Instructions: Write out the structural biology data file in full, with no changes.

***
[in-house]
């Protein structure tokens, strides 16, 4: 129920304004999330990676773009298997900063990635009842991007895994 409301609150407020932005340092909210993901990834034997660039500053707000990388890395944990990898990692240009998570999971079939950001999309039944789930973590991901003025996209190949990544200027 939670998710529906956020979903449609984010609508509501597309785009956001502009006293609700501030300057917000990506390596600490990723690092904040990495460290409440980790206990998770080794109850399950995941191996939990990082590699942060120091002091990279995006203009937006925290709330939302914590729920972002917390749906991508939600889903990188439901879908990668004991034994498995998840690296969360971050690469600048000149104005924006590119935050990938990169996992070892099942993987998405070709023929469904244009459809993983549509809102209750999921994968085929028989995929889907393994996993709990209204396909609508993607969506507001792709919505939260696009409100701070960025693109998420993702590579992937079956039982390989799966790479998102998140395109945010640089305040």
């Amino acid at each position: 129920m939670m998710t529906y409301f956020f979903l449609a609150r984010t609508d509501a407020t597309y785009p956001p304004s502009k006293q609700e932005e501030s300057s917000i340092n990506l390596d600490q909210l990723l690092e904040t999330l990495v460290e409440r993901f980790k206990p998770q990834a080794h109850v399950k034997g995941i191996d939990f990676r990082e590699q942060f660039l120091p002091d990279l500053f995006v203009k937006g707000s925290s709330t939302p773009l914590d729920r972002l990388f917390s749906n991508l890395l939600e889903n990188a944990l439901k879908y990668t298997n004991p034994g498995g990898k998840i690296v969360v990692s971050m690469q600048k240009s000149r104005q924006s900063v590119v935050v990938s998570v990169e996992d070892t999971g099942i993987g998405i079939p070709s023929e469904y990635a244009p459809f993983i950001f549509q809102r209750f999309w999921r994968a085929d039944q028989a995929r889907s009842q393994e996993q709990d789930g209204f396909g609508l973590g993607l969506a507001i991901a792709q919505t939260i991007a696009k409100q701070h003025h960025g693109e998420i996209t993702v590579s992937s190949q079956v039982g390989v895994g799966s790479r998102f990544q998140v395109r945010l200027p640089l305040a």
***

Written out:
[in-house]
């Protein structure tokens, strides 16, 4: 129920304004999330990676773009298997900063990635009842991007895994 409301609150407020932005340092909210993901990834034997660039500053707000990388890395944990990898990692240009998570999971079939950001999309039944789930973590991901003025996209190949990544200027 939670998710529906956020979903449609984010609508509501597309785009956001502009006293609700501030300057917000990506390596600490990723690092904040990495460290409440980790206990998770080794109850399950995941191996939990990082590699942060120091002091990279995006203009937006925290709330939302914590729920972002917390749906991508939600889903990188439901879908990668004991034994498995998840690296969360971050690469600048000149104005924006590119935050990938990169996992070892099942993987998405070709023929469904244009459809993983549509809102209750999921994968085929028989995929889907393994996993709990209204396909609508993607969506507001792709919505939260696009409100701070960025693109998420993702590579992937079956039982390989799966790479998102998140395109945010640089305040």
């Amino acid at each position: 129920m939670m998710t529906y409301f956020f979903l449609a609150r984010t609508d509501a407020t597309y785009p956001p304004s502009k006293q609700e932005e501030s300057s917000i340092n990506l390596d600490q909210l990723l690092e904040t999330l990495v460290e409440r993901f980790k206990p998770q990834a080794h109850v399950k034997g995941i191996d939990f990676r990082e590699q942060f660039l120091p002091d990279l500053f995006v203009k937006g707000s925290s709330t939302p773009l914590d729920r972002l990388f917390s749906n991508l890395l939600e889903n990188a944990l439901k879908y990668t298997n004991p034994g498995g990898k998840i690296v969360v990692s971050m690469q600048k240009s000149r104005q924006s900063v590119v935050v990938s998570v990169e996992d070892t999971g099942i993987g998405i079939p070709s023929e469904y990635a244009p459809f993983i950001f549509q809102r209750f999309w999921r994968a085929d039944q028989a995929r889907s009842q393994e996993q709990d789930g209204f396909g609508l973590g993607l969506a507001i991901a792709q919505t939260i991007a696009k409100q701070h003025h960025g693109e998420i996209t993702v590579s992937s190949q079956v039982g390989v895994g799966s790479r998102f990544q998140v395109r945010l200027p640089l305040a």